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Controller of Estate Duty Vs. Ratanlal Budhamal Taki - Court Judgment

LegalCrystal Citation
SubjectDirect Taxation
CourtMumbai High Court
Decided On
Case NumberEstate Duty Reference No. 7 of 1973
Judge
Reported in(1983)32CTR(Bom)112; [1983]142ITR151(Bom); [1983]12TAXMAN98(Bom)
ActsEstate Duty Act, 1953 - Sections 5 and 10
AppellantController of Estate Duty
RespondentRatanlal Budhamal Taki
Excerpt:
- - 2,82,000 as well as the sum of rs. in coming to this conclusion the tribunal placed strong reliance upon the decision of the punjab and haryana high court in ced v. 10 of the said act, unless and until such enjoyment or benefit is clearly referable to the gift, that is, to the parting with such enjoyment or benefit by the donee or permitting the donor to share them out of the bundle of rights gifted in the property. on a reference, it was held by a division bench of this court that what the deceased continued to enjoy, after the gift was given, was his own 6 per cent. it could not be said that the deceased took any benefit or share in the subject-matter if the gift or that the benefit or share enjoyed by the deceased after the gift was relatable to the property gifted......to the accountable person to the tribunal, the tribunal held that merely because a donee of a gifted property invested that property in a firm in which the donor was a partner it could not be said that the donor was interested in that property and consequently it could not be said that the property passed to the donee on the death of the donor, provided the requisite period of two years has passed. on this reasoning, the tribunal allowed the appeal and held that the amount of rs. 2,82,000 as well as the sum of rs. 58,000 were wrongly included in the estate of the deceased. in coming to this conclusion the tribunal placed strong reliance upon the decision of the punjab and haryana high court in ced v. jai gopal mehra .6. the submission of mr. naik, learned counsel for the controller,.....
Judgment:

Kania, J.

1. This is a reference on a case stated under s. 64(1) of the E.D. Act, 1953 (referred to hereinafter as 'the said Act').

2. The following two questions have been referred to us for our determination :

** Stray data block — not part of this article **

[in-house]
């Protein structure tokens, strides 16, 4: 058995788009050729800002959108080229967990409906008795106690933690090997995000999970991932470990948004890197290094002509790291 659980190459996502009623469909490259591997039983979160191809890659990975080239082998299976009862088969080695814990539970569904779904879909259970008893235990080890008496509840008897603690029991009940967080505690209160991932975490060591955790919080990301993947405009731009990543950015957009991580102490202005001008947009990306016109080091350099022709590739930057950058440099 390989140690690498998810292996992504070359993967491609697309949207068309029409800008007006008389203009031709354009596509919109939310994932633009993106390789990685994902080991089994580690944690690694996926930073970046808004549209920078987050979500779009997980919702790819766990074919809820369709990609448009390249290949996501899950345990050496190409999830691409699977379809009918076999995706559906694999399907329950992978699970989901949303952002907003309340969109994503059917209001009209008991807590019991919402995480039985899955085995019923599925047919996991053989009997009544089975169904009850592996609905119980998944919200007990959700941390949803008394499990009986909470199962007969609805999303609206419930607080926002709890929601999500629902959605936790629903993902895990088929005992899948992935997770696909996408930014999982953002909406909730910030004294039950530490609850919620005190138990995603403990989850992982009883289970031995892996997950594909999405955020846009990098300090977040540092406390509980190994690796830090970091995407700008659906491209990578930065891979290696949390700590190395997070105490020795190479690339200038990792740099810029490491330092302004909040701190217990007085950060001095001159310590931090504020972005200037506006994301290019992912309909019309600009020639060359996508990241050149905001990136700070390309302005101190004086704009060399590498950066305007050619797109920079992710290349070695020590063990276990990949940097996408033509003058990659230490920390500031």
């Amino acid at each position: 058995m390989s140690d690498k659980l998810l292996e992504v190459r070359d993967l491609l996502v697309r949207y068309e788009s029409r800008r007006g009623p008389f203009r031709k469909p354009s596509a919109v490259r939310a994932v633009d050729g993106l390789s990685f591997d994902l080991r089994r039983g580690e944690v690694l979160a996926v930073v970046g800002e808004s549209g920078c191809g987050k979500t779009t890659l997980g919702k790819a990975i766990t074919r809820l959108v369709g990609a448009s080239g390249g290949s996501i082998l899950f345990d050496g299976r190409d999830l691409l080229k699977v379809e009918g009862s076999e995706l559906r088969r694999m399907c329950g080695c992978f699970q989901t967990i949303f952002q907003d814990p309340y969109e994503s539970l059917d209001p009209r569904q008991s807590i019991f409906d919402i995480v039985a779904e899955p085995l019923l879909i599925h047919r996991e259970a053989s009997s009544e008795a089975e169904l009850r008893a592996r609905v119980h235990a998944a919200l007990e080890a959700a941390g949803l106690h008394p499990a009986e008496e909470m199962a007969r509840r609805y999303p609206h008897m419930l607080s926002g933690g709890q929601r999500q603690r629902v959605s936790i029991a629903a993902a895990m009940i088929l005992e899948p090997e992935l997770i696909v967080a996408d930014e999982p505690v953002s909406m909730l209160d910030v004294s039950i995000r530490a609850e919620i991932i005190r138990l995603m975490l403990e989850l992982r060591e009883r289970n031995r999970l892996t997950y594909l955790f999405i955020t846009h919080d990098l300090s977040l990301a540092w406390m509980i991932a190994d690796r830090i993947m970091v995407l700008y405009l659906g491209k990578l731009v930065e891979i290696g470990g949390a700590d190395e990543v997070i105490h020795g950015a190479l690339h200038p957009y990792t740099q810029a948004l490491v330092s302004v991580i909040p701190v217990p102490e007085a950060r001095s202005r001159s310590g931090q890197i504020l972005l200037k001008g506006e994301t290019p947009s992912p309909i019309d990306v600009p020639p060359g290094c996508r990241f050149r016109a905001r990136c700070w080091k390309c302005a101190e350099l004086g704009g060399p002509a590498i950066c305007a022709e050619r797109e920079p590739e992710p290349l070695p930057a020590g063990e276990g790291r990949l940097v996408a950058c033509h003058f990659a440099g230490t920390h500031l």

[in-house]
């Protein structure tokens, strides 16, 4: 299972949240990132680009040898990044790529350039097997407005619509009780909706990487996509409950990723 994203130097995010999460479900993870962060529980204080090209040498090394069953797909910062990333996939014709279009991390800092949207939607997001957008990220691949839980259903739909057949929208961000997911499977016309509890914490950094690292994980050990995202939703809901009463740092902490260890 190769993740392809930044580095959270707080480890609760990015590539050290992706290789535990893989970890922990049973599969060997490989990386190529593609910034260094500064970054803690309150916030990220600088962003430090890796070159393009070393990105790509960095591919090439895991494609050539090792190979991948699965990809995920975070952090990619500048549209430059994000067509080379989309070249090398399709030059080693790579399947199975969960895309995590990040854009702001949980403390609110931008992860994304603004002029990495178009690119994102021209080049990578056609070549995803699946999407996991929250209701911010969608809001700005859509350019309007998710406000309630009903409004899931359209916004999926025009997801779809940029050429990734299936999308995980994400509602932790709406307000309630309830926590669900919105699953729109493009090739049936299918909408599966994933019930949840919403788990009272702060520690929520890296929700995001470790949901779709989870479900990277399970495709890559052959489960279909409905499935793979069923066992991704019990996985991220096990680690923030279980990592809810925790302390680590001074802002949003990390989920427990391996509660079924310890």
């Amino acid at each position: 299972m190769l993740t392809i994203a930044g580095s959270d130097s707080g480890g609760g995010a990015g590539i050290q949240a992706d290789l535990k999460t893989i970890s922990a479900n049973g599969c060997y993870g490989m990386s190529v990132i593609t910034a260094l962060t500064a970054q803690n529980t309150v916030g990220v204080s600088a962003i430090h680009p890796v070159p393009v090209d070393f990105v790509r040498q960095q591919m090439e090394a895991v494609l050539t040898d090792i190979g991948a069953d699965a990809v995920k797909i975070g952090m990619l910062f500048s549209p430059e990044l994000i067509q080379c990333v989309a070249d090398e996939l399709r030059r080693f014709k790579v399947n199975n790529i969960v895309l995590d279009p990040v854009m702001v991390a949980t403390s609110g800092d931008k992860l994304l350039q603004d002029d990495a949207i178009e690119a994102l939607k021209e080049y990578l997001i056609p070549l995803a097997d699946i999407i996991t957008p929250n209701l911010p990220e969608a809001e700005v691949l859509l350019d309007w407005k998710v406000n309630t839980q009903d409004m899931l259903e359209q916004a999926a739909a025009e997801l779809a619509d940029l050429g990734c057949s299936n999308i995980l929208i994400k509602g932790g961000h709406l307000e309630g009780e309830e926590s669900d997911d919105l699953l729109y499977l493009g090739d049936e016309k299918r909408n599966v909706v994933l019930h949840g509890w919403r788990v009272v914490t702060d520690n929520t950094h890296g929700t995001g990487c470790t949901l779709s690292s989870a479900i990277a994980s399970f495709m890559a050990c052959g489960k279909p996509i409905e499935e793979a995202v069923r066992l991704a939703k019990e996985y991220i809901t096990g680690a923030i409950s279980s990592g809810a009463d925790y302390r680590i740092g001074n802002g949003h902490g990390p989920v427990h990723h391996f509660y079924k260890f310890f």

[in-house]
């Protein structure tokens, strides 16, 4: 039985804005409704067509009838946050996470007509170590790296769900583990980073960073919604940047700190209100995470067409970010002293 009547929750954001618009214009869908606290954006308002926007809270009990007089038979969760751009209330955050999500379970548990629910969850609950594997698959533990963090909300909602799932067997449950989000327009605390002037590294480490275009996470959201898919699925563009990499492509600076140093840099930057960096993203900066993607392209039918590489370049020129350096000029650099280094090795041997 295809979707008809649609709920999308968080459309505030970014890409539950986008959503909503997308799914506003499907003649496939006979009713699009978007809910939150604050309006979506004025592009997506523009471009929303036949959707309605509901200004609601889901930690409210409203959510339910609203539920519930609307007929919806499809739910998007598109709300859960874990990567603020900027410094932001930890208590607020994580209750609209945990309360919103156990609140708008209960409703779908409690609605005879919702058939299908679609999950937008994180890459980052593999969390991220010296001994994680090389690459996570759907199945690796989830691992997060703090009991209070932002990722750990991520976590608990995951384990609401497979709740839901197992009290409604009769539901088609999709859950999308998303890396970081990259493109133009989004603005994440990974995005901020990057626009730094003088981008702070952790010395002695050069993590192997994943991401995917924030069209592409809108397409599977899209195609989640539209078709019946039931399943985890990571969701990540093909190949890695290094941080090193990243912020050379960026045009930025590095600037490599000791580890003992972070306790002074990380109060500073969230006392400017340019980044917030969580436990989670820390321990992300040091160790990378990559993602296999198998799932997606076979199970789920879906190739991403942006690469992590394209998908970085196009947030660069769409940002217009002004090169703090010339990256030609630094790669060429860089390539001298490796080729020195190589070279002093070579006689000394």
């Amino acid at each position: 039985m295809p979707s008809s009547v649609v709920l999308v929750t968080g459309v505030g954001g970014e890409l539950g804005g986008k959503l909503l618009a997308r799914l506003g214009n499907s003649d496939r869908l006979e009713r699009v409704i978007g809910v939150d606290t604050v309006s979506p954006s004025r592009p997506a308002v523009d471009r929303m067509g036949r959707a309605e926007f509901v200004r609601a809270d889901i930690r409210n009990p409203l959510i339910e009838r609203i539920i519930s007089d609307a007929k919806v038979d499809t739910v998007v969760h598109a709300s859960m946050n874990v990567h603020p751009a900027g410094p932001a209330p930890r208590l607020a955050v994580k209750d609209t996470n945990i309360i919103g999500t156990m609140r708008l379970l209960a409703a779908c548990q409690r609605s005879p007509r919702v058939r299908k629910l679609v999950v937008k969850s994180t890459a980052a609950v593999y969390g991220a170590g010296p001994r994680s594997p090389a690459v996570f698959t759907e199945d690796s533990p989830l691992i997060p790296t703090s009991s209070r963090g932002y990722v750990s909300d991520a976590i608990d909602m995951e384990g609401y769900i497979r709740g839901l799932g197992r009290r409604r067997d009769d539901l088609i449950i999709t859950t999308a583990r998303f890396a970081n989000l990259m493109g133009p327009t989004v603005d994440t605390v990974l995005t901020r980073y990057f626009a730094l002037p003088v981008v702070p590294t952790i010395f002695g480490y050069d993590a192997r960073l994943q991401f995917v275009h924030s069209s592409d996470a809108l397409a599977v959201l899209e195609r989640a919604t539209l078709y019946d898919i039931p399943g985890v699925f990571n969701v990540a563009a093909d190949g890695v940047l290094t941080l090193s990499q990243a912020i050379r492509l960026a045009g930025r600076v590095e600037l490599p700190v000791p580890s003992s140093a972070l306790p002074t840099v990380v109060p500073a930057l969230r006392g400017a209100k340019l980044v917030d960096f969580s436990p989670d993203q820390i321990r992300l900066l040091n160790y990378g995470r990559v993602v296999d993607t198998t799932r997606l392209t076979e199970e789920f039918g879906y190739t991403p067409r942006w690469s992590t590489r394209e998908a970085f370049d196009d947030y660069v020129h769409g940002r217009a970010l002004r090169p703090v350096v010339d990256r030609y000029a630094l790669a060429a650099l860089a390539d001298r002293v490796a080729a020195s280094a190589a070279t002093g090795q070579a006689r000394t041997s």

'(1) Whether, on the facts and in the circumstances of the case, the Tribunal erred in holding that the sum of Rs. 2,82,000 (Rupees two lakhs and eighty-two thousand only) is not includible in the dutiable estate of the deceased under section 10 of the Estate Duty Act, 1953 ?

(2) Whether, on the facts and in the circumstances of the case, the Appellate Tribunal erred in holding that the sum of Rs. 58,000 (Rupees fifty-eight thousand only), being the value of the goodwill of the business run by the partnership was wrongly included in the principal value of the estate of the deceased partner ?'

3. The facts giving rise to this reference are as follows :

4. The deceased had a proprietary business of the manufacture of bidis. At the end of the Samvat year 2011, that is, on Diwali 1957, he transferred an amount of Rs. 1,60,000 each his son and minor grandson by way of gifts. With effect from the beginning of Samvat year 2012, the said proprietary business of manufacturing bidis was converted into a business run by a partnership consisting of the deceased itself and the two donees.

5. Although it is not quite clear from the statement of the case, it is common ground that an amount of Rs. 1,17,000 was brought into the firm as contribution of capital by the son and Rs. 1,65,000 were brought in as contribution of capital by the grandson of the deceased. The deceased died on 15th June, 1966, that is, more than two years after the Diwali of 1957. In the assessment of the estate of the deceased under the said Act, the Asst. Controller came to the conclusion that, since, in his capacity as a partner, the deceased was not excluded from the possession and enjoyment of the property he had gifted, the provisions of s. 10 of the said Act were attracted. The Asst. Controller valued the goodwill of the business at Rs. 58,000. He held that originally the asset was owned by the deceased in its entirety. On account of the admission of the son and the grandson, the goodwill had come to be shared amongst the three partners. He applied the provisions of s. 10 of the said Act to this asset and included an amount of Rs. 58,000, being the value of the goodwill in the estate of the deceased for the purposes of determining the property of the deceased which passed under s. 5 of the said Act. An appeal preferred by the accountable person to the Appellate Controller against the order of the Assistant Controller, to the aforesaid extent, was dismissed by the Appellate Controller. There were some other additions and adjustments made by the Asst. Controller with which we are not concerned in this reference. On further appeal to the accountable person to the Tribunal, the Tribunal held that merely because a donee of a gifted property invested that property in a firm in which the donor was a partner it could not be said that the donor was interested in that property and consequently it could not be said that the property passed to the donee on the death of the donor, provided the requisite period of two years has passed. On this reasoning, the Tribunal allowed the appeal and held that the amount of Rs. 2,82,000 as well as the sum of Rs. 58,000 were wrongly included in the estate of the deceased. In coming to this conclusion the Tribunal placed strong reliance upon the decision of the Punjab and Haryana High Court in CED v. Jai Gopal Mehra .